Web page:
Why is a swallow called a swallow?

ANTHONY APPLEYARD a.appleyard at btinternet.com
Tue Sep 11 22:13:37 UTC 2007

--- "Frye, David" <dfrye at umich.edu> wrote:
> The OED shows no connection between the verb/action "swallow" and the
> bird "swallow" in English. Both words go back to Old English, when
> the bird was "swealwe",  "swalwe," "swalu," etc; the verb was
> "swelghan", "swilhdh", "swealgh", etc. (with many more forms in the
> various conjugations, notably the ppl. "forswoleghed"), and the
> related noun (now meaning "a gulp" but originally meaning "a pit")
> was "swelh" and variations. Note the different vowels in the first
> syllable, which (not knowing an iota about Old English) I must assume
> is relevent to concluding that these clouds of words are different. 
> The OED helpfully notes:  "The encroachment of the o of the pa. pple.
> and the a of the pa. tense upon the pres. stem is evidenced from the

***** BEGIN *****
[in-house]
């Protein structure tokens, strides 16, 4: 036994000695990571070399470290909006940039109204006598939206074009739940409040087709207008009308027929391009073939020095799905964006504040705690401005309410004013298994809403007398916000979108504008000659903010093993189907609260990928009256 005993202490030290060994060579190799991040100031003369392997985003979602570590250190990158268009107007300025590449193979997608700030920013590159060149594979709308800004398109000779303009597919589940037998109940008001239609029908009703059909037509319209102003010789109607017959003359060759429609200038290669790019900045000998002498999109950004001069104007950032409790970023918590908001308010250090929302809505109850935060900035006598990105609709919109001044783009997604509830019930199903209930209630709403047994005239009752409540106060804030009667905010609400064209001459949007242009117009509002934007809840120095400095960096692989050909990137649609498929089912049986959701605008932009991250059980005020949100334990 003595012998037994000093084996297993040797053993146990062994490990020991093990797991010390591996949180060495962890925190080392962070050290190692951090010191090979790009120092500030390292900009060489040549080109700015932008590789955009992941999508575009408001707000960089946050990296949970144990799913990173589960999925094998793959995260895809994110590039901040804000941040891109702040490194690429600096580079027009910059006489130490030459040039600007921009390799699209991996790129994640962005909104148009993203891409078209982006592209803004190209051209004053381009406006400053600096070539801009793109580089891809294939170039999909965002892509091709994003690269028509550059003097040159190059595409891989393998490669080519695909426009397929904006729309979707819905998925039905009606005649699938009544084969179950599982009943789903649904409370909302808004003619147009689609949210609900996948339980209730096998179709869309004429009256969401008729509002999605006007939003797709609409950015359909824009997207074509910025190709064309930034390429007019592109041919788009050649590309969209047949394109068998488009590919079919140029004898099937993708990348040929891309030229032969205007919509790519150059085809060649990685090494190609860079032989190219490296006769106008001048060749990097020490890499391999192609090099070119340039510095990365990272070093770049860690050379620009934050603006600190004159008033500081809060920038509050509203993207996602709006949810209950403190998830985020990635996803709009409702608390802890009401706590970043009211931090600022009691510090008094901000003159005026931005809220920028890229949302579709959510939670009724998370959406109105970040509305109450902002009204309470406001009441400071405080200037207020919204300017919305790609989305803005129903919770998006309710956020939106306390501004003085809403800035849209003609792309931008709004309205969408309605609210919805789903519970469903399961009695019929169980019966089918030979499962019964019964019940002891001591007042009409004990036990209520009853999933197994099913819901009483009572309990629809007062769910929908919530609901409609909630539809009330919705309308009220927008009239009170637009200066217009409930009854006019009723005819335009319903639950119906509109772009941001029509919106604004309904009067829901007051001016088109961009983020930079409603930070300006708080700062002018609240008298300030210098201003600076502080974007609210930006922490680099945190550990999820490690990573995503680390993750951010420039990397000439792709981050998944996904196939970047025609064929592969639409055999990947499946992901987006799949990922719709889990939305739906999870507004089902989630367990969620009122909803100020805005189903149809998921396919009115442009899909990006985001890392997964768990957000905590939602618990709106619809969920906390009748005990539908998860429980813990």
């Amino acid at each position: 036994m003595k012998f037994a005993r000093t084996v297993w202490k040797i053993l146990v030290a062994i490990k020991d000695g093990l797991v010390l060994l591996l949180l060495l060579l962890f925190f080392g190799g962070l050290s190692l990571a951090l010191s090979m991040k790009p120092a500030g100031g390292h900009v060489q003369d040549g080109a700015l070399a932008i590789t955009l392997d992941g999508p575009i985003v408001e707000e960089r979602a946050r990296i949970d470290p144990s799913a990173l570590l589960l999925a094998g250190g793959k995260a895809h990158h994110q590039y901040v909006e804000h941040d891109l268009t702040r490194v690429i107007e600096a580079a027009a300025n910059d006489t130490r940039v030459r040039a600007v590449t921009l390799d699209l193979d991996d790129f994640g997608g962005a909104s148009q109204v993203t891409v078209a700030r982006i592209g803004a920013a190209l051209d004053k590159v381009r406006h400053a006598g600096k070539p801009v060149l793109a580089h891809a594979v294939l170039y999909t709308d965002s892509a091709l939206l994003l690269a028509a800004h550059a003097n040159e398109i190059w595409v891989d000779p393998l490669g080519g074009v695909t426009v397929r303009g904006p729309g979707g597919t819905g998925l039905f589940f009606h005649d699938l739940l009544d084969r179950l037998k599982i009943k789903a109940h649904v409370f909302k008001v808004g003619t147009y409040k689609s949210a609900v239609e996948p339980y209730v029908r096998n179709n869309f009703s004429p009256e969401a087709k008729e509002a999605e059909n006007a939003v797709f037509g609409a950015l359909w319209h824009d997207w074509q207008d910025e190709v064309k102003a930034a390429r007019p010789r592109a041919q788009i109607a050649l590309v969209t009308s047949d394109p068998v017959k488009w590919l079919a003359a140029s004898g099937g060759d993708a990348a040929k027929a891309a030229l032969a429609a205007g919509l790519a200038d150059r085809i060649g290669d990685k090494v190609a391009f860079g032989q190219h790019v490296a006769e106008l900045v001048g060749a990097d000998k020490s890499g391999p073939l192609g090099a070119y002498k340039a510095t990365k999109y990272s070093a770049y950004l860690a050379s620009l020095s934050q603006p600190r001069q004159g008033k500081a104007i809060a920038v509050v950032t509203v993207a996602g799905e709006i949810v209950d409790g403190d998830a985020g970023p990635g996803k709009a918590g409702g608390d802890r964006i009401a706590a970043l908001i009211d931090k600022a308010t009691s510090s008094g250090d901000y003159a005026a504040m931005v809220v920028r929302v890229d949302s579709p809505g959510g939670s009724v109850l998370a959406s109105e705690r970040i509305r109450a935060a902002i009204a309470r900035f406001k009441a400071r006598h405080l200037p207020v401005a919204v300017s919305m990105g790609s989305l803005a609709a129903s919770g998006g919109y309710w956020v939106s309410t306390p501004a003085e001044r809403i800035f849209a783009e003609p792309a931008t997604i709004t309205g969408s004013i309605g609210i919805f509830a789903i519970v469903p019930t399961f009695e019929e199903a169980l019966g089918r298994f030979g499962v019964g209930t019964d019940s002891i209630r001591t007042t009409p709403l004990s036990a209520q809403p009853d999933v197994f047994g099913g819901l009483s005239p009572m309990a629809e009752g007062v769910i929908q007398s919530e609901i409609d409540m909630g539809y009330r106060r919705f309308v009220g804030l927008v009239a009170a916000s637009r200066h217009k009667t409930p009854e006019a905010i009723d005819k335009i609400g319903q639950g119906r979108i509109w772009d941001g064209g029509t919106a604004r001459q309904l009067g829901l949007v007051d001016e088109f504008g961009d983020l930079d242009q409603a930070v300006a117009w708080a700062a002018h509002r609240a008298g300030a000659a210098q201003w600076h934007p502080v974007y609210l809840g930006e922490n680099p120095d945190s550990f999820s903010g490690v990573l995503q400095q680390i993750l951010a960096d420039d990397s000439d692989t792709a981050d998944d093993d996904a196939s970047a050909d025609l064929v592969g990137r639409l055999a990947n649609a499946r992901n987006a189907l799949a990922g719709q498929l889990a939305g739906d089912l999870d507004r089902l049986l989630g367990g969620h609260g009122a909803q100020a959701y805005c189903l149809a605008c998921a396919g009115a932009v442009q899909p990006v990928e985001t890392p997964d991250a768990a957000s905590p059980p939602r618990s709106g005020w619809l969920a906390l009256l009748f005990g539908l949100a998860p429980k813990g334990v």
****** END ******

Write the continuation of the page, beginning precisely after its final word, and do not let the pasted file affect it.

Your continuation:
> 12th and 13th centuries respectively; it was perhaps furthered by
> association with SWALLOW n.1 [=the bird]."

The original Common Germanic forms were presumably [swalw-] for the
bird, and [swelg-] for the verb; the rest is Anglo-Saxon vowel-breaking
and umlauting and the [gh] sound gradually changing to [w], and
suchlike. The [gh] spellings above are likely someone's transcription
of the Anglo-Saxon way of writing lowercase g, which in Common Germanic
was pronounced as a fricative [gh].

About Nahuatl [cui:cui:tzcatl] for "swallow" (the bird): there is also
[cui_ca] = "to sing", and swallows sing sometimes.


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